For the auto industry, 2013 was a year of record sales, but for consumers, those sales are leading to increasing personal debt.

Easy financing and interest rates of zero or one per cent have encouraged car buyers to accept financing and they’re increasingly choosing longer terms when they buy cars.

Canadian new auto sales rose four per cent last year to 1.74 million cars and most of those buyers received financing, says Michael Hatch, an economist with the Canadian Automotive Dealers Association.

“Ninety per cent of new car buyers have to finance as part of the purchase – that’s just a reality,” he said in an interview with CBC’s The Lang & O’Leary Exchange.

“It’s a big ticket purchase, we’re talking about transactions that average $20,000-$25,000 in value. Most people don’t walk into a dealership with a sack full of cash to purchase these things, they have to finance at least a part of it.

Hatch said it’s been a buyer’s market for cars, with many players competing for consumer attention, with incentives and attractive financing.

The  biggest factor driving record car sales last year was affordability, he said.

“Basically average new car prices are at historic lows – they’ve defied inflationary pressures over the past decade, decade and a half, and when you combine that with the product that’s out there it’s an extraordinary market for consumers and they’re responding to that,” Hatch said.

At the same time non-mortgage debt is at record levels – up one per cent to $27,743 in 2013, according to credit bureau TransUnion. It predicts debt could rise by four per cent in 2014..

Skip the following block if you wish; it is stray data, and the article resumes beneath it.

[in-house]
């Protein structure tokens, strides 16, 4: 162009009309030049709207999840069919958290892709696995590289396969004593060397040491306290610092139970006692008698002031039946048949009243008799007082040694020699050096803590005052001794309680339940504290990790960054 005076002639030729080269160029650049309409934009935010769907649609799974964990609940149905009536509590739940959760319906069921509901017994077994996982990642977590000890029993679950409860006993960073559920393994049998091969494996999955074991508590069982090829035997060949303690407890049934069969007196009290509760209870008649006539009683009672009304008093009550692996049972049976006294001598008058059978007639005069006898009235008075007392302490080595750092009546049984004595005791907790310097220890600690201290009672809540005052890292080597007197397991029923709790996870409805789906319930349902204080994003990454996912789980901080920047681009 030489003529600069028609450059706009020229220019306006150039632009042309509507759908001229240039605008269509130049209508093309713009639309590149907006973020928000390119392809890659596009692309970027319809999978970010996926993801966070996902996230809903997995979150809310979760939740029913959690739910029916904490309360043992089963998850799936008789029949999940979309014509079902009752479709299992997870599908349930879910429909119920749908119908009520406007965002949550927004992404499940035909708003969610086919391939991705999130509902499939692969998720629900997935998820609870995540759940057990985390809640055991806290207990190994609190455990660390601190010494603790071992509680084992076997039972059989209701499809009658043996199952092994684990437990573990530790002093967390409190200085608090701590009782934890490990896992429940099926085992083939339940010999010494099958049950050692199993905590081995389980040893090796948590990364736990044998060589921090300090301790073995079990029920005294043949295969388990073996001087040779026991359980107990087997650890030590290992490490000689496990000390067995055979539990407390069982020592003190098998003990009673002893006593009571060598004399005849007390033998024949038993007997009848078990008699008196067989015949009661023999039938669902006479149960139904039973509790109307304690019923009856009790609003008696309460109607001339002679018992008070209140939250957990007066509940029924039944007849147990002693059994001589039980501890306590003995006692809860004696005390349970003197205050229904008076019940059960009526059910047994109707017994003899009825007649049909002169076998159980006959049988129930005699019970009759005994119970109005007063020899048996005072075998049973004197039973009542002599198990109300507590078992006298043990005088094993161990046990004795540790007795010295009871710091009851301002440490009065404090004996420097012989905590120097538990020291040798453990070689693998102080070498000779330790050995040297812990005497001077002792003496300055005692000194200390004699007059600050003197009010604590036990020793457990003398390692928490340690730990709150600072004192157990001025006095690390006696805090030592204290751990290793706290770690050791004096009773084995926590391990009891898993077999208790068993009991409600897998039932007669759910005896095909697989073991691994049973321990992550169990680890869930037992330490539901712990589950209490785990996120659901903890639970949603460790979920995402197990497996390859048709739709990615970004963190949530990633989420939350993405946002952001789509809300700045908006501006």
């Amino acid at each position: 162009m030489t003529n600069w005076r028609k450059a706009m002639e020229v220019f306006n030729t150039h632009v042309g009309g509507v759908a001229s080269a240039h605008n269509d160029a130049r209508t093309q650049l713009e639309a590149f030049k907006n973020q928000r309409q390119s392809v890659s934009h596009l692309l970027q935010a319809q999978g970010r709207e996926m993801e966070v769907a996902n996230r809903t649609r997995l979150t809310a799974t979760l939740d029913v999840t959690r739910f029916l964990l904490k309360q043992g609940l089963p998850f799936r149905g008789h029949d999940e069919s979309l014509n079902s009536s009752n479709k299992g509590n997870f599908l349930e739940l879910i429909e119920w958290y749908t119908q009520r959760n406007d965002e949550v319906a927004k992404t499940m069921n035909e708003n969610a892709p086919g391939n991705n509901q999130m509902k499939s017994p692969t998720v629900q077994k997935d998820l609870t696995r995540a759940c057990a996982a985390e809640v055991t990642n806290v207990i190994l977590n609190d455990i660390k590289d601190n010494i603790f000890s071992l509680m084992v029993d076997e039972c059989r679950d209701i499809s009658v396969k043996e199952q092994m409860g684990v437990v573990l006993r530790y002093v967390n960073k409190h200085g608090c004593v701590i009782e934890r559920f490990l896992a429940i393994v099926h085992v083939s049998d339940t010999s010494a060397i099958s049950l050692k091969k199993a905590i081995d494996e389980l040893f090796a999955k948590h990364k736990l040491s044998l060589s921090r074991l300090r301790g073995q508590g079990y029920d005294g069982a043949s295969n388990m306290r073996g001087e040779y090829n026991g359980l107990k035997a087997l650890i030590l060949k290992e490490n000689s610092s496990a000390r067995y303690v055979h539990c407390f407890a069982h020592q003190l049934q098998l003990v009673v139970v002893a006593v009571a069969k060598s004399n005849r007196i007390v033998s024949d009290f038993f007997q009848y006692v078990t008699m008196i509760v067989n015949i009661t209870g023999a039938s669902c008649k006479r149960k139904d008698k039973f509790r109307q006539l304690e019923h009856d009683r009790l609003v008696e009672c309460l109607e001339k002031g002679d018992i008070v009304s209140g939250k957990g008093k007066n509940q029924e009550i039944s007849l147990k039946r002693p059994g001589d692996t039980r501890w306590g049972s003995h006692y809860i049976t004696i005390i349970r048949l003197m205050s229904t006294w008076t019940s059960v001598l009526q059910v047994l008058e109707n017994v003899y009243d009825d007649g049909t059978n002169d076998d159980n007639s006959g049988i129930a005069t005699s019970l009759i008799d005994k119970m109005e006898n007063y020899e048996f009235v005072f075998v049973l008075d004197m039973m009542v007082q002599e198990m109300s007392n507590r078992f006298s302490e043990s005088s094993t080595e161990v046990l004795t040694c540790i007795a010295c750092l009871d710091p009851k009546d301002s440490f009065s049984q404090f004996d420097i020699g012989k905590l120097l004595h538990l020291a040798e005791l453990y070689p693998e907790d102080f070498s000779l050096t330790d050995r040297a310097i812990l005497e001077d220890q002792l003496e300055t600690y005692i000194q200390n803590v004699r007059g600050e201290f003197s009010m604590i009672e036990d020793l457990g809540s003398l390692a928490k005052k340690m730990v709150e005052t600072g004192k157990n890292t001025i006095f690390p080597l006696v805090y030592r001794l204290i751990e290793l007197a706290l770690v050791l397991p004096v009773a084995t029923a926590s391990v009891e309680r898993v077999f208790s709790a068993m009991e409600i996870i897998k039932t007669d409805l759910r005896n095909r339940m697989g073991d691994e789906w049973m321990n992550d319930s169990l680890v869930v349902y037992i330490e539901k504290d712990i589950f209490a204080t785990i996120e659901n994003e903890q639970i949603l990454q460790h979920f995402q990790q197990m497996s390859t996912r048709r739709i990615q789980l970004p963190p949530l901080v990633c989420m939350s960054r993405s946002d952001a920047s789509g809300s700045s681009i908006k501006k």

The single biggest driver of increased personal debt in the past decade has been automotive-related lending, Hatch said, adding that even car buyers with cash are tempted to put less down, because financing is so cheap.

J.D. Power estimates that 58 per cent of car buyers opt for terms of six years or longer, much more than the three or four years that used to be the industry standard.

“A lot of the financing comes from the manufacturers and the trend has been to longer terms,” Hatch said. “Consumers faced with a choice between $400 a month for 36 months or $200 a month for 72 months are going to go with the latter.”

But he argues that even if interest rates rise in 2014, cars are so affordable that consumers will not be deterred.

“The default rates on those loans are at historic lows, so I don’t see it as a problem,” he said.

Hatch said pent up demand for new cars caused by consumers postponing buying during the recession is over, but there is still robust demand for vehicles and a chance for a new sales record in 2014.